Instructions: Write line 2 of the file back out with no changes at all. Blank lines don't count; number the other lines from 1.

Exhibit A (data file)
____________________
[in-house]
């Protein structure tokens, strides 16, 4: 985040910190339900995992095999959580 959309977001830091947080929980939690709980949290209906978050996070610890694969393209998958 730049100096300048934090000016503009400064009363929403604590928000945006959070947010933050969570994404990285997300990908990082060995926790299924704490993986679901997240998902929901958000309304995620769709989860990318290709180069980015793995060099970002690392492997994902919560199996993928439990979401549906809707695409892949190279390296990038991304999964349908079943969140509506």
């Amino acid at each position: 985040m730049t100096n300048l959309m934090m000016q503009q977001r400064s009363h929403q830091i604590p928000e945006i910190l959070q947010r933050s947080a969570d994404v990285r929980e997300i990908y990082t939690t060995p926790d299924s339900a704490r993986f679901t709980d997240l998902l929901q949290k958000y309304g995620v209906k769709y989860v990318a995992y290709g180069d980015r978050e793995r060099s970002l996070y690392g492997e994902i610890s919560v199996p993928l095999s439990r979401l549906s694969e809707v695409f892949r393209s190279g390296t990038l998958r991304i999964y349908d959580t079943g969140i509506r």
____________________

């Protein structure tokens, strides 16, 4: 985040910190339900995992095999959580 959309977001830091947080929980939690709980949290209906978050996070610890694969393209998958 730049100096300048934090000016503009400064009363929403604590928000945006959070947010933050969570994404990285997300990908990082060995926790299924704490993986679901997240998902929901958000309304995620769709989860990318290709180069980015793995060099970002690392492997994902919560199996993928439990979401549906809707695409892949190279390296990038991304999964349908079943969140509506």